Richard III at Temple Church
All friends and foes are indecipherable in this dark retelling of William Shakespeare’s Richard III, letting no man, woman or child survive as an obstacle in the famous villain’s pursuit of the English throne.
The minimalist and intimate location of Temple Church heightens the atmosphere and eeriness of this production by Antic Disposition. The acoustics of the venue mingle with the white and blue hues of the lighting to enhance the Gothic and the somewhat supernatural air encompassing the stage.
With the simple and minimal costume and set design, the directors, Ben Horslen and John Risebero, let nothing distract from the exemplary acting prowess of the cast. Particularly captivating is their direction of the dream sequence, which is displayed using a single backlit movement interlaced with subtle music, followed by the juxtaposed simplicity of a monologue from Richard III in complete, haunting silence.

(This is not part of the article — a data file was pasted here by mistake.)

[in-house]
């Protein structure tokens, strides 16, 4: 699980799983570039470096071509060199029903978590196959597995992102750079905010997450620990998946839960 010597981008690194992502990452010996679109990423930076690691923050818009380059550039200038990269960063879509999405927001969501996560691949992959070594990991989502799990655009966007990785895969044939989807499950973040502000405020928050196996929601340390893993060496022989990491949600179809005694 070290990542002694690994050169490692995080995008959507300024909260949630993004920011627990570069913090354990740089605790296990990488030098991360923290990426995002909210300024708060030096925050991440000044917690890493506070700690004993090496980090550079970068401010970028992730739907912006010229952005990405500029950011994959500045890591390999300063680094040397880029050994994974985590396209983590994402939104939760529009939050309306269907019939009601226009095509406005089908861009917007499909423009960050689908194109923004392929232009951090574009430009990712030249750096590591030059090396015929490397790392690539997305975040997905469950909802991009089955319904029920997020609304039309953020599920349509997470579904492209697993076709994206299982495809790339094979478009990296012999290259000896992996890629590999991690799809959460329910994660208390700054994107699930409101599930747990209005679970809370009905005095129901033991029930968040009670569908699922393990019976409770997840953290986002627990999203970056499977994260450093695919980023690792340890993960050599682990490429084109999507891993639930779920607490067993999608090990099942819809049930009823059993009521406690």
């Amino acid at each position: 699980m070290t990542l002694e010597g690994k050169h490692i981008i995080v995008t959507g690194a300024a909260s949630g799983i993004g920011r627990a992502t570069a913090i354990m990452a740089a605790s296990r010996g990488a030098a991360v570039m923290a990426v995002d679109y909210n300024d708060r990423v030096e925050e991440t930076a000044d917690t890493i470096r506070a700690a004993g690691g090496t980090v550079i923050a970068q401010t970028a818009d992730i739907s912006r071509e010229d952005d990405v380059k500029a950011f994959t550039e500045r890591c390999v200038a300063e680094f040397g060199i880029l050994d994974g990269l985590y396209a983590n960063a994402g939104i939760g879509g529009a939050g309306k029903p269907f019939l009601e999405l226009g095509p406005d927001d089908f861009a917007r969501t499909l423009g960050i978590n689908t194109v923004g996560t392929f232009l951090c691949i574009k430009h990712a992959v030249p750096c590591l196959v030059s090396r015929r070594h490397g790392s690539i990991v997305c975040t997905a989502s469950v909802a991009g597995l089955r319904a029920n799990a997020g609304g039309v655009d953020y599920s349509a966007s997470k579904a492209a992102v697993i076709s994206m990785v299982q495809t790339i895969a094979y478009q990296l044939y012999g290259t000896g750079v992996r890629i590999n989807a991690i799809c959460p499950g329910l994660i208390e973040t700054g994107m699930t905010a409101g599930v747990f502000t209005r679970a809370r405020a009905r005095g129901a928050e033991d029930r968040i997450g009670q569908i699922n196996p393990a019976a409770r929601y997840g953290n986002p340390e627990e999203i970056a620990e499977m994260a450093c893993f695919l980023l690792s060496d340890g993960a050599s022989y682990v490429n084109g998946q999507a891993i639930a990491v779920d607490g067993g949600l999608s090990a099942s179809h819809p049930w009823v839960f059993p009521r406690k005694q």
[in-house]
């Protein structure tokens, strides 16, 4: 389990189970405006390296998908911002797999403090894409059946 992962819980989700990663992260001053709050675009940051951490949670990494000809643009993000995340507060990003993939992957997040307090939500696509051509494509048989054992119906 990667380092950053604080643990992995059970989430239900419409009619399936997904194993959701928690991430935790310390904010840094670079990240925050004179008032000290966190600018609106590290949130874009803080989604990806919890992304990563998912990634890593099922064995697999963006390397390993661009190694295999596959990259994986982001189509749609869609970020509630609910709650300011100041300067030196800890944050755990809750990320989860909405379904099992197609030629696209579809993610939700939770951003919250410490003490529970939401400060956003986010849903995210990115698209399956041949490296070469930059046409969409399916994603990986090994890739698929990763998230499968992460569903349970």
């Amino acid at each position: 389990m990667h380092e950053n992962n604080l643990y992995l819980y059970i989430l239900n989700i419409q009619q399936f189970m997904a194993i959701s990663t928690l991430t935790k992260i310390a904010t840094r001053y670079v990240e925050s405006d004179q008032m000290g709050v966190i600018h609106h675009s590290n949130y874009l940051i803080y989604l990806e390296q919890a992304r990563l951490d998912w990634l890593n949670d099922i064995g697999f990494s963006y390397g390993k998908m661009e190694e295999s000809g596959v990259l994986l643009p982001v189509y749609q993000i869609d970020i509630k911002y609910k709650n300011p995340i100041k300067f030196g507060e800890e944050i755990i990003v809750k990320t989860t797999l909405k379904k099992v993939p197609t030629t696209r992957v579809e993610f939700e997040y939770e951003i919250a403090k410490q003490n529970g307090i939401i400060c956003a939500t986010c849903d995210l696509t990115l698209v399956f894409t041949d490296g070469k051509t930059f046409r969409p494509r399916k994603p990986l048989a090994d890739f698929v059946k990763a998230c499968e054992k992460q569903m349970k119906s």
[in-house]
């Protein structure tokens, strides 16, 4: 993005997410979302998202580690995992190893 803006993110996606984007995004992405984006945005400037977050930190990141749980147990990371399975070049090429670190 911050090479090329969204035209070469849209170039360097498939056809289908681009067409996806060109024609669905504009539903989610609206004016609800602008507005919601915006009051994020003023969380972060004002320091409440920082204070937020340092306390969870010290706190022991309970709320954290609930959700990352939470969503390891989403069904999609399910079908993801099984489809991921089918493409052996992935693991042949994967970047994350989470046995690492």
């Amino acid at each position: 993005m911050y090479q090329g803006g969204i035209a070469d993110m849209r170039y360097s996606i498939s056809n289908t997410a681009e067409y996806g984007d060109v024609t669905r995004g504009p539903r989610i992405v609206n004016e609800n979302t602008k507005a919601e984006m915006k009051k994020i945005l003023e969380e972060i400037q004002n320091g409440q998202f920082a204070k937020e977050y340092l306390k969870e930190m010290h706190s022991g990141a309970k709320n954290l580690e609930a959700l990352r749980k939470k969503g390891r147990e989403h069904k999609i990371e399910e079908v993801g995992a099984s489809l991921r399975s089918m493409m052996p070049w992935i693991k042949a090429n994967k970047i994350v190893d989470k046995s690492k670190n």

The versatility of each member of the cast is impeccable. Both Jess Nesling and Bryony Tebbutt seamlessly weave in and out of playing distraught, widowed wives to young sibling princes within a matter of seconds and a quick costume change. Similarly, William de Coverly is able to transform from royalty as the Duke of Clarence into the slightly more common assassin, James Tyrell, effortlessly. Most notably, perhaps, is the compelling portrayal by Toby Manley of Richard of Gloucester, who shifts from merciless Machiavellian one minute to emotion-laden man the next as he fights his inner conscience. Whilst individual performances are exemplary, the strength of the ensemble as a whole captivates.
Although clearly altered slightly for a modern audience through the use of props, nothing is lost from the production, just as the performance would have been executed on its outset in the time of Shakespeare. This adaptation need not be enhanced by lighting, sound nor garish costumes, as the clarity and skill exhibited by the cast and company alone speak volumes.
Photo: Scott Rylander
Richard III is at Temple Church from 22nd August until 9th September 2017. For further information or to book visit here,